Talise Burton: “Let’s Feed the Starving Artist: Creative Entrepreneurship Course”
Undergraduates at Florida State are familiar with the process of scouring course offerings and looking for classes they want to add to their academic schedules. Talise Burton, a senior majoring in English, decided she wanted to build one of those courses for students to consider. And FSU’s Center for Undergraduate Research and Academic Engagement rewarded Burton with an IDEA Grant to help carry out the uncommon plan.
“It’s unusual for an undergraduate to create a course and ask the university to implement the course,” Burton says.
She worked and researched with Dr. Molly Hand on her project, which is focused on creative entrepreneurship. Hand is the English department’s entrepreneur-in-residence.
“This has been a real exciting time for me and Dr. Hand because the experience is so unique,” Burton says. “For me, it shows I have that growth that many students at this university have, as well as access to the resources to do anything and to create anything. So, previously what was impossible has become possible through the resources and faculty at this school.”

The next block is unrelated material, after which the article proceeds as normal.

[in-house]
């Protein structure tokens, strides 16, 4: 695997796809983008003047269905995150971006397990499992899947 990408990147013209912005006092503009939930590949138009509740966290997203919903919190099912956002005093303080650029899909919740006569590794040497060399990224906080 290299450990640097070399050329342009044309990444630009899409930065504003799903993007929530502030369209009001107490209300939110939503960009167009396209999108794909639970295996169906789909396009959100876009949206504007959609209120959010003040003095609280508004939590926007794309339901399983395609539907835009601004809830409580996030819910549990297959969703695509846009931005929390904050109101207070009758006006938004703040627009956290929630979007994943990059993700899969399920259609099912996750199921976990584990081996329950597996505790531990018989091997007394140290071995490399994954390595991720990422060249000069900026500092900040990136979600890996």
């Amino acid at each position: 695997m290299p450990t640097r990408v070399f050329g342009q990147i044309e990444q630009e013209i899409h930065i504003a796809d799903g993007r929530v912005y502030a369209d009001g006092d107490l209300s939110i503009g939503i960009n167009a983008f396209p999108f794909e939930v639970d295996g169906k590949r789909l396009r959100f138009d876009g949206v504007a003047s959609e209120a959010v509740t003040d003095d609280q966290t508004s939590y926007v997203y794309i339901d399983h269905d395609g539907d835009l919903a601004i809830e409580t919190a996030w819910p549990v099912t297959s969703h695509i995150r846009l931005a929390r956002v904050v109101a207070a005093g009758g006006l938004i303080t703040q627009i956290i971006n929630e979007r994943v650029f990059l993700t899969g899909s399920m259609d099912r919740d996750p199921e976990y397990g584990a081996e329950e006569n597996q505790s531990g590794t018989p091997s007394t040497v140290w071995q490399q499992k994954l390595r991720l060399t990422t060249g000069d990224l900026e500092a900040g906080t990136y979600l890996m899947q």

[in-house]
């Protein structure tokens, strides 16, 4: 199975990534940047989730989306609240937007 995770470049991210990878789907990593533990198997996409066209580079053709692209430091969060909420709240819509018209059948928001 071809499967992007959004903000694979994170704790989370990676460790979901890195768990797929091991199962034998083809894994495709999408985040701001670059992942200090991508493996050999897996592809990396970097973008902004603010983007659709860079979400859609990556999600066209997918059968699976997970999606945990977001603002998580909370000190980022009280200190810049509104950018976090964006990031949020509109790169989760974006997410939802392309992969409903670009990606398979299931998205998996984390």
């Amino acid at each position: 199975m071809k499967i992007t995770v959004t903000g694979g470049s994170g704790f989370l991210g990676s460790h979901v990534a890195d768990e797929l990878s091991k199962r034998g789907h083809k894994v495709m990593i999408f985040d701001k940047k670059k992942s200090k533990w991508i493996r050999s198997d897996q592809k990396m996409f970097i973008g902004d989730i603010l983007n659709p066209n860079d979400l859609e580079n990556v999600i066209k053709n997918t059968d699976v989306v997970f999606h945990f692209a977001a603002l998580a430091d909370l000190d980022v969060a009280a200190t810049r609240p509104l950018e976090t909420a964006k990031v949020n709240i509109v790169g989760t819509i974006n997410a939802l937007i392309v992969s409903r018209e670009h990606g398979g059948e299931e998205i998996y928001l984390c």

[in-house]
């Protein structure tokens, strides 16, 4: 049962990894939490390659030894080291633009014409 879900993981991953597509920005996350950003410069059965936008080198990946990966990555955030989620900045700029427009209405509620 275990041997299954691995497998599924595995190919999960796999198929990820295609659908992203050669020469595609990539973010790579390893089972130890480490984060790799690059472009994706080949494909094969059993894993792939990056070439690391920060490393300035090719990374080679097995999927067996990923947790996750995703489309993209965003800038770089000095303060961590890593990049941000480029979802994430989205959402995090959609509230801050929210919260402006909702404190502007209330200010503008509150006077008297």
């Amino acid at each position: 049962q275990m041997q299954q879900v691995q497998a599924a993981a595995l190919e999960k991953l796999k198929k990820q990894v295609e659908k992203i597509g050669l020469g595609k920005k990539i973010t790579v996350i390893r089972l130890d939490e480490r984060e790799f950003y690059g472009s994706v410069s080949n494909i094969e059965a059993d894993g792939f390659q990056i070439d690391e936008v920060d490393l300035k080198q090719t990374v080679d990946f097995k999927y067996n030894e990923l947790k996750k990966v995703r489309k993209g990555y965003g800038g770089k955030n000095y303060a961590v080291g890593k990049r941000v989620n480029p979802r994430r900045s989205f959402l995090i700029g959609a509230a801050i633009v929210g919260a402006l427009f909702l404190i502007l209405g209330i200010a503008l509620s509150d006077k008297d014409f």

Click here to read more about Talise's project
Colby Blackwill: “Chernobyl: The Legasov Syndrome, Exile and Return to Home”
Florida State University undergraduates who win IDEA Grants have to select a faculty supervisor to guide and mentor them through the research and completion of their project. Senior English major Colby Blackwill chose English Professor Jimmy Kimbrell, and Kimbrell has the highest praise for Blackwill and his academic excellence.
“I cannot recall ever having the honor of mentoring an undergraduate student who is more immersed, ambitious, and capable than Colby Blackwill,” Kimbrell says, “and I have had many wonderful students during my nearly two decades at FSU.
Blackwill is a senior English major, with a concentration in creative writing. His IDEA Grant project, “Chernobyl: The Legasov Syndrome, Exile and Return to Home,” stems from his longtime interest in the history of nuclear energy, going back to middle school. He knew quite a bit about the Three Mile Island accident, which occurred in 1979 and is the most significant nuclear power plant incident in U.S. history.